- Taser Panel Discussion and Community Meeting
- The Heart of the Matter: Taser Effects on the Heart
- From the Horse's Mouth: Cops Get Bad Info from Taser, Intl
- MPD Sgt. Ron Bellendier Engineered City's Taser Purchase While on Taser Intl Board
- Teen Goes Into Cardiac Arrest After Tasing
- Roseville, MN Teen Tased in School over Miscommunication
- Criminalization of Youth Behavior: 6 Yr Old and 12 Yr Old Children Tased at School
- Miami Police Tase Wheelchair-Bound Man
- Taser Used to Violate Fourth Amendment and Patient's Rights
SPECIAL TASER EDITION #2
CUAPB has been raising concerns about the use of Tasers and other so-called "less lethal" weapons for quite some time. Besides the lack of studies on the long and short-term effects of these weapons on various populations, valid fears have been raised that Tasers could become torture devices in the hands of agents of repressive regimes. Now that a "home edition" of the Taser is being brought to market, there are concerns that rapists and robbers will use them to debilitate their victims.
Despite calls for caution by us and others, large numbers of police departments in the US and around the world have adopted Tasers in the last few years and the use of Tasers is becoming commonplace. Deaths after Tasering have drastically increased.
In this special edition of our newsletter, we will explore what is and isn't known about Taser safety and the role Taser International has played in keeping safety issues from being examined, not to mention the unquestioning support of Tasers given by some police departments. Tasers were initially touted as a "less lethal" alternative to deadly force. However, they are now being used routinely on everyone from unruly school kids to mentally ill folks to anyone who doesn't immediately and unquestioningly comply with police commands. The last set of articles will explore some of these situations.
TASERS: A PANEL DISCUSSION AND COMMUNITY MEETING
TASERS UNDER FIRE
Panel Discussion and Community Meeting
Wednesday, March 23rd
Walker Community Church
3104 16th Avenue South, Minneapolis
We're excited to have a very distinguished panel of speakers as part of this event:
- Nathan Thompson with St. Paul Amnesty International
- Paul Johnson, psychologist
- Duane Reed, Minneapolis Chapter, NAACP
- A representative of the St. Paul Chapter, NAACP
- A school board representative has been invited
- A physician has been invited
For more information or directions, call our hotline at 612-874-7867.
THE HEART OF THE MATTER
This article uses a death after Tasering to explore the effects on the heart of Tasers. One interesting note that we've been saying for a while: while Taser International uses the fact that some police officers have been Tasered during training as evidence that they are not harmful, these officers are not subjected to the kind of Tasering that happens in the real world. Cops tend to administer multiple shocks and for a longer period per shock in the field. And, as the article points out, the longer the heart is subjected to a shock the more likely defibrillation will occur--and defibrillation is impossible to determine during an autopsy. It should be noted that many police departments no longer require receiving a Taser shock as part of the training. Finally, while this article does not address the issue, a number of neurologists are raising concerns about the affects of multiple Taser shocks on the nervous system, pointing out that subtle but lasting effects on the nervous system may not become apparent until later.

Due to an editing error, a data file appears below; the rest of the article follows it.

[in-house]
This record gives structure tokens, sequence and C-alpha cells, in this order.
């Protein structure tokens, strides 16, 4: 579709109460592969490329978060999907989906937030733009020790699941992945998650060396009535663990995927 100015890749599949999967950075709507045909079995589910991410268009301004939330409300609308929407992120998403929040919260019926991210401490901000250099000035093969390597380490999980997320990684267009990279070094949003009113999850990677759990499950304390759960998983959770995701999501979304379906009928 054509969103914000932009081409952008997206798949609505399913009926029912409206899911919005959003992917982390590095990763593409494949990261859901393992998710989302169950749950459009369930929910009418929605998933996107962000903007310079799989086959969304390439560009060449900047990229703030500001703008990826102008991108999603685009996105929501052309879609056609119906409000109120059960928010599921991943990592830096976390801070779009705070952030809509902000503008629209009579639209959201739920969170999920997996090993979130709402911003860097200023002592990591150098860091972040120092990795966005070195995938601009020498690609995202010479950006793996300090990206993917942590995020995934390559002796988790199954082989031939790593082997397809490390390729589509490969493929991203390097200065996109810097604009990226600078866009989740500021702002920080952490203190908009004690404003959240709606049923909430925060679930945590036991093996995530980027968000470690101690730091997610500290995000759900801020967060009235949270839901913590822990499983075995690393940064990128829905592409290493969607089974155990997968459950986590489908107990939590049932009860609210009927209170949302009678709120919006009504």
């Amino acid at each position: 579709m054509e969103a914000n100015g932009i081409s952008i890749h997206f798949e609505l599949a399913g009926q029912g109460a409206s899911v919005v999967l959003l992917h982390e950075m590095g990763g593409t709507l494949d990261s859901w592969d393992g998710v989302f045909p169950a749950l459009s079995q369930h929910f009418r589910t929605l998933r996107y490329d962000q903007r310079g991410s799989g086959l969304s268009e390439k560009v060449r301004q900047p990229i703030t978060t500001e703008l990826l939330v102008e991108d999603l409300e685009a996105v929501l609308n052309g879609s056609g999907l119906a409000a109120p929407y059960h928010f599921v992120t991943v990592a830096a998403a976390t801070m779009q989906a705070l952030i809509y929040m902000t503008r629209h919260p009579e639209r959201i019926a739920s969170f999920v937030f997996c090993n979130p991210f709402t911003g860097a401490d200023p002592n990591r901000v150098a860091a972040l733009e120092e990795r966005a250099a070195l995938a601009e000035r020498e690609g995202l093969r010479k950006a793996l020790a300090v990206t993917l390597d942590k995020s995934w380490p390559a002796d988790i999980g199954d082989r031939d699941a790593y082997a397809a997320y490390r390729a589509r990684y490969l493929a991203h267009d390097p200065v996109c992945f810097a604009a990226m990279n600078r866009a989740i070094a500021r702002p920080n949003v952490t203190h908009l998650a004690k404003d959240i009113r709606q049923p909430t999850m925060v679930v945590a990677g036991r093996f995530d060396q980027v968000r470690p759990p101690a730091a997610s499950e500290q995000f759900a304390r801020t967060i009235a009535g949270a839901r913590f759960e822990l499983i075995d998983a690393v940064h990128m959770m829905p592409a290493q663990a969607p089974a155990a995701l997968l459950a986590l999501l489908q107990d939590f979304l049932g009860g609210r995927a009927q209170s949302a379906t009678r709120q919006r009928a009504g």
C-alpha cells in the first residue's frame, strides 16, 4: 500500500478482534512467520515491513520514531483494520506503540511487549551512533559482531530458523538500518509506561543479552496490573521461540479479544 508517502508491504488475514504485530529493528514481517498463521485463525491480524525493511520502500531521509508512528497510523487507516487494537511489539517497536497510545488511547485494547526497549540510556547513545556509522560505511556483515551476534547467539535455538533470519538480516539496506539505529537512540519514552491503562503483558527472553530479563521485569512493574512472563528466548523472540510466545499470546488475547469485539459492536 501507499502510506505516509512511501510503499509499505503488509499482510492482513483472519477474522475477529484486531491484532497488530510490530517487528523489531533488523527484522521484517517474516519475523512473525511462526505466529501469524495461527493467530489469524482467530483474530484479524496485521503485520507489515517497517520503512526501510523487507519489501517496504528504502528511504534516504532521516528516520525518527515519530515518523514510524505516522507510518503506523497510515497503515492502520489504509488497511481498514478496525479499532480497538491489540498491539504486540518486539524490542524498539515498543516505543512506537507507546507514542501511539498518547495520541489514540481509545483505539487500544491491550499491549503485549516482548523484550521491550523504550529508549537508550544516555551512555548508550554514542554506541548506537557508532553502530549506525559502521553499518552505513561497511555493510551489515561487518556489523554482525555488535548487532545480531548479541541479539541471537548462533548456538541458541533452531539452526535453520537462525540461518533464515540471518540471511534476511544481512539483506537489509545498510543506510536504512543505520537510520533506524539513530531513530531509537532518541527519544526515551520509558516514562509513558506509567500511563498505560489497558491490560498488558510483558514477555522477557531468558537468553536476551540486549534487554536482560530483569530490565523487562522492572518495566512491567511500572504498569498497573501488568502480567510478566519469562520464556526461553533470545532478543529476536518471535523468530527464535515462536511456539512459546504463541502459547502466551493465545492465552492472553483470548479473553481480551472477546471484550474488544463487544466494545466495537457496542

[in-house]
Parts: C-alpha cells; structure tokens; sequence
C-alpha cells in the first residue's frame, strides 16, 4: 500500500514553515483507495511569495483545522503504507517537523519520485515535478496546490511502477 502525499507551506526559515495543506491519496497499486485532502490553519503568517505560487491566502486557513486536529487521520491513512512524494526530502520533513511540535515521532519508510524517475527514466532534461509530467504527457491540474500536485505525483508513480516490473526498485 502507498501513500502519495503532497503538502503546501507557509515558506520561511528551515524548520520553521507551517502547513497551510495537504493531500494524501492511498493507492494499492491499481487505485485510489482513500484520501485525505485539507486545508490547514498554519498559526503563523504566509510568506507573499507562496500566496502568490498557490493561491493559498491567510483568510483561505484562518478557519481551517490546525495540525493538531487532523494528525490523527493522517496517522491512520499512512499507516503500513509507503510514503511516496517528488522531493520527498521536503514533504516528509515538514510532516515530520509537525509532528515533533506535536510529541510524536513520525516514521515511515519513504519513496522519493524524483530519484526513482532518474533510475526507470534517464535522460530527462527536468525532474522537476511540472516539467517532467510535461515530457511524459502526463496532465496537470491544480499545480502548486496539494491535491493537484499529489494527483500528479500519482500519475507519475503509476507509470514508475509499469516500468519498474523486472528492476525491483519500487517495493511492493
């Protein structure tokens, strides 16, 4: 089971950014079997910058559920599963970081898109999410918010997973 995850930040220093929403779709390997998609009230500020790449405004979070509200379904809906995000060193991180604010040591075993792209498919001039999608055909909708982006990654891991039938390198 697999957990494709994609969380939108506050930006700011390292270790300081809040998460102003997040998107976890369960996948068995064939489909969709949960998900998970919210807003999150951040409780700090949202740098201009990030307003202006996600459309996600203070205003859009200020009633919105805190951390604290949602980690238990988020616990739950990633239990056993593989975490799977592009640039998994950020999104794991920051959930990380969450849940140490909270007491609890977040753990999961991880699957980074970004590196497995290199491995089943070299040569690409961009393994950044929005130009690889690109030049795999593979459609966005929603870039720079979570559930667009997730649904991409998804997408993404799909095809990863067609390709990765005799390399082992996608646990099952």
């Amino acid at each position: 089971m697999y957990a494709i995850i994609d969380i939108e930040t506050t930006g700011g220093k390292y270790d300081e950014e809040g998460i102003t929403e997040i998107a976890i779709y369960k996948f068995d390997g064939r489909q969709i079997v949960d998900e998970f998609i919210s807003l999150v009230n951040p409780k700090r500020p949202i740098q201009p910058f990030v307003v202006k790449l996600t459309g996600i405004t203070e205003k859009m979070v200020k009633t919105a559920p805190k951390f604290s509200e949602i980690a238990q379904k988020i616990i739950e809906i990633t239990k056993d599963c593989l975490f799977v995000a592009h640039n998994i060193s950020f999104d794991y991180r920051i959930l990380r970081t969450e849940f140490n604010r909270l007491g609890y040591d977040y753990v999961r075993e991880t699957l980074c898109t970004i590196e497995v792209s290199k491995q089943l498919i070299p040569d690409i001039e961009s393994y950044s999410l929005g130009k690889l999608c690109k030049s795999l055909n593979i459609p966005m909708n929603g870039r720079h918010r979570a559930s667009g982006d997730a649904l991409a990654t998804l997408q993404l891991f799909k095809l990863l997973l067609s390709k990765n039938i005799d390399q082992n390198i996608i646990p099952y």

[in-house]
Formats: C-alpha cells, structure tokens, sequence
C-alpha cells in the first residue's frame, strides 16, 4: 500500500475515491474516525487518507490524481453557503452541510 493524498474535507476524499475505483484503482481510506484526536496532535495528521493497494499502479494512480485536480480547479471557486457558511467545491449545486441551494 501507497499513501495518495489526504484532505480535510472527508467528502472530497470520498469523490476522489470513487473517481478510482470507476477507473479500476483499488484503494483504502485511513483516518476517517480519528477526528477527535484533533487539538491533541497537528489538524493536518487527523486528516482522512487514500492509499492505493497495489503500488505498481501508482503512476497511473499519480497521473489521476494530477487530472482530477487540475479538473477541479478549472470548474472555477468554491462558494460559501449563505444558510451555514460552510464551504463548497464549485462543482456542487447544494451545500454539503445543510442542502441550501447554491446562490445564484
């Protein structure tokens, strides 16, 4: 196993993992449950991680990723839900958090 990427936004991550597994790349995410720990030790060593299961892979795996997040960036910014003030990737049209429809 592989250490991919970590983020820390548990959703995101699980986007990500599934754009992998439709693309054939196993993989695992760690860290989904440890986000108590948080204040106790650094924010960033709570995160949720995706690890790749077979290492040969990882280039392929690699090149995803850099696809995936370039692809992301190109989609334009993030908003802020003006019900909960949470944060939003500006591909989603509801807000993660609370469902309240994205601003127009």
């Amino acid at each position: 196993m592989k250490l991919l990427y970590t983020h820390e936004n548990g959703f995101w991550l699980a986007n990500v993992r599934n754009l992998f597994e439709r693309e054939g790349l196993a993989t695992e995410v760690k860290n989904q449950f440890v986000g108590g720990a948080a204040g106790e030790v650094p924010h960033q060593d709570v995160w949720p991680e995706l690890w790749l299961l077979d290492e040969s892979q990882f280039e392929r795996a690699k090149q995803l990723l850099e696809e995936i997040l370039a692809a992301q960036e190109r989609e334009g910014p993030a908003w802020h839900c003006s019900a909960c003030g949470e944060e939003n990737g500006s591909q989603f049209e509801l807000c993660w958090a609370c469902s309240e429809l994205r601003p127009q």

Death raises Taser safety questions
Some call for further testing of stun gun
By KAREN RAVN
Posted on Sun, Sep. 05, 2004
One minute he was standing in his doorway talking to police officers.
The next minute he was laid out flat on the floor.
"It felt like my whole body was lit up," said a 74-year-old Peninsula man who "got Tased" several weeks ago during a disturbance at his home.
"I felt like a guy in one of those cartoons with sparks coming out of his body."
The Taser that knocked this man down and out for a few seconds was designed to incapacitate its target without causing permanent injury, and that's exactly what it did in this case. In fact, experts generally agree that it's exactly what it does in most cases.
Taser International of Scottsdale, Ariz., maker of the stun gun, goes even further, maintaining that it's exactly what it does in every case.